In an old mathematics book (Ritt, 1948, p.5) I have come across the notion of "monogenic analytic" and "fluent" functions. These are complex valued functions. Has anyone heard of these terms before? I'm thinking it's related to analytic continuation.
According to the material, a monogenic analytic function (m.a.f) is one which has been analytically continued as far as possible, and an "element" of a m.a.f is a power series of the function about some point $X_0$ representing the function in the appropriate domain about $X_0$.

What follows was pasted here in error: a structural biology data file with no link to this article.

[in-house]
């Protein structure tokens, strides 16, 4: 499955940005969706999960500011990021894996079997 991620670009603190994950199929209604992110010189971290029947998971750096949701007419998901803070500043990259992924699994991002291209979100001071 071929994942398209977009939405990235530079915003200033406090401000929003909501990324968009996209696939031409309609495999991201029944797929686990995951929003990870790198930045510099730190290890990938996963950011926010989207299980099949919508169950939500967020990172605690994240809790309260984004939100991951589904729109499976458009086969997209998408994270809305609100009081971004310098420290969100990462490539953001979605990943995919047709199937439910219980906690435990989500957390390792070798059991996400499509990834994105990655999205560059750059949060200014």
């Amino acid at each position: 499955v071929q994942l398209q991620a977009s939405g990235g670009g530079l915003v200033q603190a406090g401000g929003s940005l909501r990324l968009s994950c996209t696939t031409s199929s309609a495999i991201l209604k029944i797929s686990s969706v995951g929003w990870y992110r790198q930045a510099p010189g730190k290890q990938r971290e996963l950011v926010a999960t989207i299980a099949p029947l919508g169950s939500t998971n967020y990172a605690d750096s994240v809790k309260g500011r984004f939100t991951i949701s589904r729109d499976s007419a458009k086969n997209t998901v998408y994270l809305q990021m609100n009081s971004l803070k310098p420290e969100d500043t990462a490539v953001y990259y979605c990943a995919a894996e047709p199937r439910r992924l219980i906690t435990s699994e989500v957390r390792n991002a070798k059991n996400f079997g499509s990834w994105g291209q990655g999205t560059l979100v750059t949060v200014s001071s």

The definition of a fluent function goes like this:
Let $f(X)$ be a monogenic analytic function and let $P(X-X_0)$ be an element of $f$. Then $f$ is said to be fluent if, for all $\epsilon>0$, every curve $\gamma(t)$ with $\gamma(0)=X_0$, there exists a curve $\gamma_1(t)$ with $\gamma_1(0)=X_0$ such that $|\gamma(t) - \gamma_1(t)|<\epsilon$, for all $0\leq t\leq 1$, and such that $P(X-X_0)$ can be continued along the entire curve $\gamma_1(t)$.
This all sounds very much like the book is decsribing analytic continuation, but I am worried the terminology used in the book is out-dated, and there is a more modern approach. I'm trying to get to grips with the material.